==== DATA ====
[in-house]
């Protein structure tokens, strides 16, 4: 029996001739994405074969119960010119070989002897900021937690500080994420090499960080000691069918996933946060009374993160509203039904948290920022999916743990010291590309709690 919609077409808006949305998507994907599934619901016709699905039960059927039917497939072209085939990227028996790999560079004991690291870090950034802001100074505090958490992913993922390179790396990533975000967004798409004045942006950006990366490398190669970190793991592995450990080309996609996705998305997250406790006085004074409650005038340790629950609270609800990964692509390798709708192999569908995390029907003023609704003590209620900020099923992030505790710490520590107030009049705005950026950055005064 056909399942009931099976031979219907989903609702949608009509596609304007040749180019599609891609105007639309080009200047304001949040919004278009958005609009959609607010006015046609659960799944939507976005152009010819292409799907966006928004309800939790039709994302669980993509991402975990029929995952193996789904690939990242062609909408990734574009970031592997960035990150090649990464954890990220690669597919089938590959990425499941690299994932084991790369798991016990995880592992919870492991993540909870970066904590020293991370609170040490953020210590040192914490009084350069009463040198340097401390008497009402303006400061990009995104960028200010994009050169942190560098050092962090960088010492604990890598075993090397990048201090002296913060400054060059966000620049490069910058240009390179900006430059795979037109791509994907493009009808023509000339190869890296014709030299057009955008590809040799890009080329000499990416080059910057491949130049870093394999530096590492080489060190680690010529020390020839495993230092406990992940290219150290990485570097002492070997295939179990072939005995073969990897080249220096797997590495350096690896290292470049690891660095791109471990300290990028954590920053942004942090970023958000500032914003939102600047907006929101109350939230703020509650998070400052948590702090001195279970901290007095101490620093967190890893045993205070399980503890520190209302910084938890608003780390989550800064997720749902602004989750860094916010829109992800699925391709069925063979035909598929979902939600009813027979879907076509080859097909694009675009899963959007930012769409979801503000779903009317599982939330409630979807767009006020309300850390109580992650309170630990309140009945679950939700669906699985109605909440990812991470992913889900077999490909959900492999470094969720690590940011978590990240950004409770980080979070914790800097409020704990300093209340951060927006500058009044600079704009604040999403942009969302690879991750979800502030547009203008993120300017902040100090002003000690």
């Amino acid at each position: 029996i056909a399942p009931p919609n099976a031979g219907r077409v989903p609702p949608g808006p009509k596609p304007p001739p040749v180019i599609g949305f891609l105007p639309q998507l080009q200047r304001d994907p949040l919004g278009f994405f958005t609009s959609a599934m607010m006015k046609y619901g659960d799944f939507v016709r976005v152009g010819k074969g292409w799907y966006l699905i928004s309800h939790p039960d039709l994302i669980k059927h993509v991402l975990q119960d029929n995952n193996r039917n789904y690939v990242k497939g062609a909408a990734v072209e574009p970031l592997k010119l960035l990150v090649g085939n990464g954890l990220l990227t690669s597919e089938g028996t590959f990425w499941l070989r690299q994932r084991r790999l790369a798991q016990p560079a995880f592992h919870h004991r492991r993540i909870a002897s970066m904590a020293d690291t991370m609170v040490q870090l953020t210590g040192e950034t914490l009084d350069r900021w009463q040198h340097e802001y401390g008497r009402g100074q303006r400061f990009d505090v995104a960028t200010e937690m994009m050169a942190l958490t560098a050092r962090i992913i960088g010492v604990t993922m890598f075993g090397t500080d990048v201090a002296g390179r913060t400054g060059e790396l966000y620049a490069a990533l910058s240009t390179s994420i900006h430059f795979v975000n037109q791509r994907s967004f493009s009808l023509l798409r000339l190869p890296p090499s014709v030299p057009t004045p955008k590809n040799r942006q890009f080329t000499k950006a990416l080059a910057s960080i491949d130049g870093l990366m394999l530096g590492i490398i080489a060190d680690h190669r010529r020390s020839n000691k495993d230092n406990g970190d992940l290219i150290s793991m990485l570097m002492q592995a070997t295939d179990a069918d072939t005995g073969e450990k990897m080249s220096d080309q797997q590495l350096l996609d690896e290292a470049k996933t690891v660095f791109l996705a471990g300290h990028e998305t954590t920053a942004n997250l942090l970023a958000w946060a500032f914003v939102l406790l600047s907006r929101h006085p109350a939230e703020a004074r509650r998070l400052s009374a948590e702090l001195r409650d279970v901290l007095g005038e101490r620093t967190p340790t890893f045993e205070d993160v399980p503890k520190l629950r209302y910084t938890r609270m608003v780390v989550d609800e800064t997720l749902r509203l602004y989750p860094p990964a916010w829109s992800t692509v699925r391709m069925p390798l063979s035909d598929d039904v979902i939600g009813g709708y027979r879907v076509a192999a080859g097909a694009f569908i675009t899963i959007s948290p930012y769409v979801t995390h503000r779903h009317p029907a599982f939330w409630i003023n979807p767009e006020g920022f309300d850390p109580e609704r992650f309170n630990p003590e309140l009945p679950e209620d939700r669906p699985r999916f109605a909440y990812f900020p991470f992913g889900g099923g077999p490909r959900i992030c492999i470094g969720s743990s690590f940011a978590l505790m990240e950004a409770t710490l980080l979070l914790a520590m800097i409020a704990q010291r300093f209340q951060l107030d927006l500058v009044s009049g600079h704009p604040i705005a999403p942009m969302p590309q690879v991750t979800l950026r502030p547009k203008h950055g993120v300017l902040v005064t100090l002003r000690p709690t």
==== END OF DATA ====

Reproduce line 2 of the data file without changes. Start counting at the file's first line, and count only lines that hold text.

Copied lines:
């Protein structure tokens, strides 16, 4: 029996001739994405074969119960010119070989002897900021937690500080994420090499960080000691069918996933946060009374993160509203039904948290920022999916743990010291590309709690 919609077409808006949305998507994907599934619901016709699905039960059927039917497939072209085939990227028996790999560079004991690291870090950034802001100074505090958490992913993922390179790396990533975000967004798409004045942006950006990366490398190669970190793991592995450990080309996609996705998305997250406790006085004074409650005038340790629950609270609800990964692509390798709708192999569908995390029907003023609704003590209620900020099923992030505790710490520590107030009049705005950026950055005064 056909399942009931099976031979219907989903609702949608009509596609304007040749180019599609891609105007639309080009200047304001949040919004278009958005609009959609607010006015046609659960799944939507976005152009010819292409799907966006928004309800939790039709994302669980993509991402975990029929995952193996789904690939990242062609909408990734574009970031592997960035990150090649990464954890990220690669597919089938590959990425499941690299994932084991790369798991016990995880592992919870492991993540909870970066904590020293991370609170040490953020210590040192914490009084350069009463040198340097401390008497009402303006400061990009995104960028200010994009050169942190560098050092962090960088010492604990890598075993090397990048201090002296913060400054060059966000620049490069910058240009390179900006430059795979037109791509994907493009009808023509000339190869890296014709030299057009955008590809040799890009080329000499990416080059910057491949130049870093394999530096590492080489060190680690010529020390020839495993230092406990992940290219150290990485570097002492070997295939179990072939005995073969990897080249220096797997590495350096690896290292470049690891660095791109471990300290990028954590920053942004942090970023958000500032914003939102600047907006929101109350939230703020509650998070400052948590702090001195279970901290007095101490620093967190890893045993205070399980503890520190209302910084938890608003780390989550800064997720749902602004989750860094916010829109992800699925391709069925063979035909598929979902939600009813027979879907076509080859097909694009675009899963959007930012769409979801503000779903009317599982939330409630979807767009006020309300850390109580992650309170630990309140009945679950939700669906699985109605909440990812991470992913889900077999490909959900492999470094969720690590940011978590990240950004409770980080979070914790800097409020704990300093209340951060927006500058009044600079704009604040999403942009969302690879991750979800502030547009203008993120300017902040100090002003000690």